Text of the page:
- by Joseph Cheek - Article

Examining indigenous sea ice knowledge and use

Inuit men hunting in traditional dress, Nunavut, Canada

Inuit men hunting in traditional dress, Nunavut, Canada

© Rémy Marion

For many indigenous communities that have lived in the Arctic for millennia, sea ice has been an integral part of their living environment. As a place where they have spent a significant part of their lives hunting, fishing and even dwelling on the ice, the intimate understanding of sea ice the Inuit and other indigenous communities have has allowed these communities to survive and even thrive in the Arctic for millennia. 

This understanding of sea ice has been passed down from generation to generation through indigenous languages rich in highly specific terminology pertaining to sea ice and sea-ice related phenomena, as well as by firsthand experience on the ice.

However indigenous sea ice knowledge and use in Inuit and other indigenous communities in the Russian Far East and western Alaska who use sea ice has been changing in recent decades. The reasons for these changes are numerous and include not only climate change, but also numerous sociological factors that have influenced the transmission of their special knowledge from older generations to younger generations.

Yet it is important to keep in mind that the extent to which climate change and sociological factors have influenced sea ice knowledge and use differs widely from place to place. Climate change has not affected indigenous communities across the Arctic uniformly, and the influence of sociological factors varies from community to community.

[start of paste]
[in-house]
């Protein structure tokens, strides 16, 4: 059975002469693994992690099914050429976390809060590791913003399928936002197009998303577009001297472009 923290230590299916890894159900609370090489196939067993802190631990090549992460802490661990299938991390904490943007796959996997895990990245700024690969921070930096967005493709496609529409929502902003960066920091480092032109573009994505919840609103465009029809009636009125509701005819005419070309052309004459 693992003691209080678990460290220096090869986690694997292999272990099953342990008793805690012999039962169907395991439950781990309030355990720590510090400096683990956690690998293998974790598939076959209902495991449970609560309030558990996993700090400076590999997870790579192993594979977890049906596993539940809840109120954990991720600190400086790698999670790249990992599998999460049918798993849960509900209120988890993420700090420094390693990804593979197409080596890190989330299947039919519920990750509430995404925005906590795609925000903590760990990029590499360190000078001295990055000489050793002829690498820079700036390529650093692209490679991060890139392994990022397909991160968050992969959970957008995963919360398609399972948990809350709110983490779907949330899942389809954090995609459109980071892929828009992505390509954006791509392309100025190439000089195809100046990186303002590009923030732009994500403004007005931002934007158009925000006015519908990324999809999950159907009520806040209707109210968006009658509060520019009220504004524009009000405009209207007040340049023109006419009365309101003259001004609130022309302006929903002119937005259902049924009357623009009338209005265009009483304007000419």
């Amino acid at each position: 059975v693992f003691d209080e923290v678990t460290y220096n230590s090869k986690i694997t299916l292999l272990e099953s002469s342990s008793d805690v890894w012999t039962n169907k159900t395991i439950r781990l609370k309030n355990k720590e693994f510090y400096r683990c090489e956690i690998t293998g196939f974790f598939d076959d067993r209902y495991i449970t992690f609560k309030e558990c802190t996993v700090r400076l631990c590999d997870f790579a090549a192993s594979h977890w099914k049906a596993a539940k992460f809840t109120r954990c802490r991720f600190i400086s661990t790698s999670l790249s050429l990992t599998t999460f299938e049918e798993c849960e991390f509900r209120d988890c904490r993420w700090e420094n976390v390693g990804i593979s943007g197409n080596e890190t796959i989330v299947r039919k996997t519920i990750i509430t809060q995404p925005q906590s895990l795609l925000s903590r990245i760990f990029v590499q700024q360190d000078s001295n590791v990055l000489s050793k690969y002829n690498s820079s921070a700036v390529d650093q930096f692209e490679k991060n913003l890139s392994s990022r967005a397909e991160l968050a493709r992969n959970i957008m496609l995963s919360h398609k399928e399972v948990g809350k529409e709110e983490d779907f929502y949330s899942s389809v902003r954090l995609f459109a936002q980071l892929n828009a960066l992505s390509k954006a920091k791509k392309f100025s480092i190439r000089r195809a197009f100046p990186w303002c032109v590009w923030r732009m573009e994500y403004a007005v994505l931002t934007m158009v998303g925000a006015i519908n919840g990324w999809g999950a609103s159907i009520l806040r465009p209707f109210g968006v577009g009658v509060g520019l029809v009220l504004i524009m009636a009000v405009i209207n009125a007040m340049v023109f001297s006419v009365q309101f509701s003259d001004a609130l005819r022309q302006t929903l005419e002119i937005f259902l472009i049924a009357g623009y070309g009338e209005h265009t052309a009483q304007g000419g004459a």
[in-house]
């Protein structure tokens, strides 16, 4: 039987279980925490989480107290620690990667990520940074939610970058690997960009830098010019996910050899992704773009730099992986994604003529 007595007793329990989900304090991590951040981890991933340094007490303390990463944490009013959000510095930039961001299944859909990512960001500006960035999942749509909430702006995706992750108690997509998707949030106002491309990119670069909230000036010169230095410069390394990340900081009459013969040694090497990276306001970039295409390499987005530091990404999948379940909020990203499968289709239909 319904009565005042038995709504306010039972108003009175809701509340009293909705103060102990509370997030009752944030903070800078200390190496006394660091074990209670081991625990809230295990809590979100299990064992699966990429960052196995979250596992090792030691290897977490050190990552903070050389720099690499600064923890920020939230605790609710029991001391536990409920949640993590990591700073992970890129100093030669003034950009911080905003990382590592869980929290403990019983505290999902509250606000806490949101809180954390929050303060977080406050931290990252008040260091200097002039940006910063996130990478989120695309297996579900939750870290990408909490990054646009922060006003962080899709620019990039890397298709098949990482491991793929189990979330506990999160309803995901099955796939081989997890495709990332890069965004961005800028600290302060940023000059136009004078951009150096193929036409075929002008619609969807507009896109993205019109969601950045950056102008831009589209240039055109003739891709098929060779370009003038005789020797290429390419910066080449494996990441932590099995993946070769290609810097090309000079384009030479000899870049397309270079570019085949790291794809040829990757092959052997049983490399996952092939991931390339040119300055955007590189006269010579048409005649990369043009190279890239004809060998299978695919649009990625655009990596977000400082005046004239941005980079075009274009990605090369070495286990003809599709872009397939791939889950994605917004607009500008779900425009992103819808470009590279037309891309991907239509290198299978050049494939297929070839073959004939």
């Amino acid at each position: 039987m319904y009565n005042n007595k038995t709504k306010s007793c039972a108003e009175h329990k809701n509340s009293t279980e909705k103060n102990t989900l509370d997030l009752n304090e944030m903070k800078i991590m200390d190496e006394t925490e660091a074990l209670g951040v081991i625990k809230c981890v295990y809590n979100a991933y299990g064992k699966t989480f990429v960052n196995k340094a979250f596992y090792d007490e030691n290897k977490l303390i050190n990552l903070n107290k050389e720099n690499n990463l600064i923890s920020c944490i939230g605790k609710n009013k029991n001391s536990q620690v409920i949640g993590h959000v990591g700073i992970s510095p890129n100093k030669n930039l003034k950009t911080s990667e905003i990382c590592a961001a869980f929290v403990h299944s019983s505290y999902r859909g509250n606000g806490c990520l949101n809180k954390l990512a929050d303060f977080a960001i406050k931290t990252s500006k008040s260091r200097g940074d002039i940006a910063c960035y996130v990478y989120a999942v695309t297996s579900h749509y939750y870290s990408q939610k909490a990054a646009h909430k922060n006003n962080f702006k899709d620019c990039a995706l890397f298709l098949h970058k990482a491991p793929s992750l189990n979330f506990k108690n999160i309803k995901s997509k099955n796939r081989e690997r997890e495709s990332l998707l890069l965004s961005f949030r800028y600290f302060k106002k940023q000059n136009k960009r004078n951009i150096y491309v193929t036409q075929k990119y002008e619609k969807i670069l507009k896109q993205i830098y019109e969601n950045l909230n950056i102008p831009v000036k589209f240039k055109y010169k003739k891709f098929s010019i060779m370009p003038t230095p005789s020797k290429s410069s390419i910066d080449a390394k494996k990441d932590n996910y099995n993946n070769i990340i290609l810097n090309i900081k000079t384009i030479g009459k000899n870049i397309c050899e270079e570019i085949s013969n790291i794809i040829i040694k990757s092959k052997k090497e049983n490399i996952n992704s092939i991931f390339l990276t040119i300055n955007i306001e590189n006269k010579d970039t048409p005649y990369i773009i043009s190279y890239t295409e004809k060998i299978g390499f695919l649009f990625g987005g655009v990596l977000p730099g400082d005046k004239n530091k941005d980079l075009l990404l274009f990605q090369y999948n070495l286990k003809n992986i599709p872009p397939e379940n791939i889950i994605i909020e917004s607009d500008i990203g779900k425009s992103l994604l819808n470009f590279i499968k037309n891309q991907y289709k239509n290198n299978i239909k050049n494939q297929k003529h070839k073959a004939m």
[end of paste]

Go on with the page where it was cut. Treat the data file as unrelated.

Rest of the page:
Impacts of Climate Change

It's an understatement to say that climate change has been a ubiquitous reality in the Arctic. With the average temperature across the Arctic having risen twice s fast as the rest of the planet over the last century, this has impacted the thickness and extent of sea ice, creating consequences for indigenous communities who depend on sea ice for their livelihoods. Some of the impacts of climate change on how indigenous communities use sea ice includes:

  • Local sea ice in many areas of the Arctic freezes up later in the autumn and breaks up earlier in spring than it used to, shortening the amount of time during the year during which one can safely go out onto the ice.
  • Since sea ice has less time to thicken, the sea ice in many parts of the Arctic has become less reliable as a means of transportation. In some parts of the Arctic centuries-old travel routes across the sea ice have been re-routed to areas where the ice is still solid.
  • The overall reduction in Arctic sea ice cover has shrunk the size of the natural habitat of many marine mammals such as seals, walruses and polar bears, which many Inuit and other indigneous peoples hunt as a primary food source.

Sociological Factors

Climate change is not the only reason the sea ice habits of Arctic residents have been changing; a broad range of sociological factors have influenced how and why Inuit and otehr indigenous communities in the Russian Far East and western Alaska go onto the ice and how much indigenous knowledge residents in their communities have retained. Some of the primary sociological factors include: